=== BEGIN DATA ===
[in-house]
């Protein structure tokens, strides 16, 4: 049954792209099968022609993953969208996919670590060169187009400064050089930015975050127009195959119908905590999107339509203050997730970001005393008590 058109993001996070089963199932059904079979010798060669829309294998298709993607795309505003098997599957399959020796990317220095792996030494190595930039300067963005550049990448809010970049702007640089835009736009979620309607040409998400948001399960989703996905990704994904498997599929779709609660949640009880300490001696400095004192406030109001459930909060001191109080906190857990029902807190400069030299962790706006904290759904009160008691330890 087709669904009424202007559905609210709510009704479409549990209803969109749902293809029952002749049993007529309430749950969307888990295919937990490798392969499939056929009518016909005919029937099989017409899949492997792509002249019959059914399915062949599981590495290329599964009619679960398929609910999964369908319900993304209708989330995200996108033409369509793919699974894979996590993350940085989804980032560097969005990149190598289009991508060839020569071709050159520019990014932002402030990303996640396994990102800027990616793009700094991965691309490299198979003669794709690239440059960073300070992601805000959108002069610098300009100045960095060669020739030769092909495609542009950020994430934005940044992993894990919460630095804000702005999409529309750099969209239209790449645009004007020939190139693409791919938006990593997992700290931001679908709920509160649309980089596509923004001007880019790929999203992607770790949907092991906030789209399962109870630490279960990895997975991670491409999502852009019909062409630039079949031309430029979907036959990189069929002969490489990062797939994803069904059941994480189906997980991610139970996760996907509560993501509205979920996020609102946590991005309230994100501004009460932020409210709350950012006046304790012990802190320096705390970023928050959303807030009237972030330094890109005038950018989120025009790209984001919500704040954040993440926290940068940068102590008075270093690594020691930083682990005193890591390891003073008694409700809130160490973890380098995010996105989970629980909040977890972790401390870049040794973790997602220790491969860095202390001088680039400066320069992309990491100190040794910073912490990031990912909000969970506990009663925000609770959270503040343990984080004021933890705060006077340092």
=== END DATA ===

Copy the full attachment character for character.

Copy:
[in-house]
């Protein structure tokens, strides 16, 4: 049954792209099968022609993953969208996919670590060169187009400064050089930015975050127009195959119908905590999107339509203050997730970001005393008590 058109993001996070089963199932059904079979010798060669829309294998298709993607795309505003098997599957399959020796990317220095792996030494190595930039300067963005550049990448809010970049702007640089835009736009979620309607040409998400948001399960989703996905990704994904498997599929779709609660949640009880300490001696400095004192406030109001459930909060001191109080906190857990029902807190400069030299962790706006904290759904009160008691330890 087709669904009424202007559905609210709510009704479409549990209803969109749902293809029952002749049993007529309430749950969307888990295919937990490798392969499939056929009518016909005919029937099989017409899949492997792509002249019959059914399915062949599981590495290329599964009619679960398929609910999964369908319900993304209708989330995200996108033409369509793919699974894979996590993350940085989804980032560097969005990149190598289009991508060839020569071709050159520019990014932002402030990303996640396994990102800027990616793009700094991965691309490299198979003669794709690239440059960073300070992601805000959108002069610098300009100045960095060669020739030769092909495609542009950020994430934005940044992993894990919460630095804000702005999409529309750099969209239209790449645009004007020939190139693409791919938006990593997992700290931001679908709920509160649309980089596509923004001007880019790929999203992607770790949907092991906030789209399962109870630490279960990895997975991670491409999502852009019909062409630039079949031309430029979907036959990189069929002969490489990062797939994803069904059941994480189906997980991610139970996760996907509560993501509205979920996020609102946590991005309230994100501004009460932020409210709350950012006046304790012990802190320096705390970023928050959303807030009237972030330094890109005038950018989120025009790209984001919500704040954040993440926290940068940068102590008075270093690594020691930083682990005193890591390891003073008694409700809130160490973890380098995010996105989970629980909040977890972790401390870049040794973790997602220790491969860095202390001088680039400066320069992309990491100190040794910073912490990031990912909000969970506990009663925000609770959270503040343990984080004021933890705060006077340092």